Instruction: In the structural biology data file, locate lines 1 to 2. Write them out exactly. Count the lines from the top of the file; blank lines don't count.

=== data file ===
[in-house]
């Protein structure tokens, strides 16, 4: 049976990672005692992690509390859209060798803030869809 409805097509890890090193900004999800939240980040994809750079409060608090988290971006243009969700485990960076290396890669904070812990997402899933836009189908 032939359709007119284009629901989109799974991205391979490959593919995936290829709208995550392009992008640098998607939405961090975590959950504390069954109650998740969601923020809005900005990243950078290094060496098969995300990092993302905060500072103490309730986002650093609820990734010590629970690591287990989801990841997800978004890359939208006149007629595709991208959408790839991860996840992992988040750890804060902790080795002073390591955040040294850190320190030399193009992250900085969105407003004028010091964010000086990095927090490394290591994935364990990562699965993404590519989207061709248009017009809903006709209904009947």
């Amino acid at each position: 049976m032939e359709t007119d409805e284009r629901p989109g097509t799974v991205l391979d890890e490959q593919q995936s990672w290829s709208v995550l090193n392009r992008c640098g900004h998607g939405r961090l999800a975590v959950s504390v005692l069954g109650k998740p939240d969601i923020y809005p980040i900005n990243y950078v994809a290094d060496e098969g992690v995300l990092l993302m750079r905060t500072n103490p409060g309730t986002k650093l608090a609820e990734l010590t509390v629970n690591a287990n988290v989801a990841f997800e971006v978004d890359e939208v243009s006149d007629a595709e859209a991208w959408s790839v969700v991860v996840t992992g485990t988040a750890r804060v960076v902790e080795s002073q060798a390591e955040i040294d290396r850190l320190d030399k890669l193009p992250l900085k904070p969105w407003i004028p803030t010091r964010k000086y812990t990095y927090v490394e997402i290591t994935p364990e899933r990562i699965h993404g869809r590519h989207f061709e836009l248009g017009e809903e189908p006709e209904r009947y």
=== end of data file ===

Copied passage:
[in-house]
């Protein structure tokens, strides 16, 4: 049976990672005692992690509390859209060798803030869809 409805097509890890090193900004999800939240980040994809750079409060608090988290971006243009969700485990960076290396890669904070812990997402899933836009189908 032939359709007119284009629901989109799974991205391979490959593919995936290829709208995550392009992008640098998607939405961090975590959950504390069954109650998740969601923020809005900005990243950078290094060496098969995300990092993302905060500072103490309730986002650093609820990734010590629970690591287990989801990841997800978004890359939208006149007629595709991208959408790839991860996840992992988040750890804060902790080795002073390591955040040294850190320190030399193009992250900085969105407003004028010091964010000086990095927090490394290591994935364990990562699965993404590519989207061709248009017009809903006709209904009947």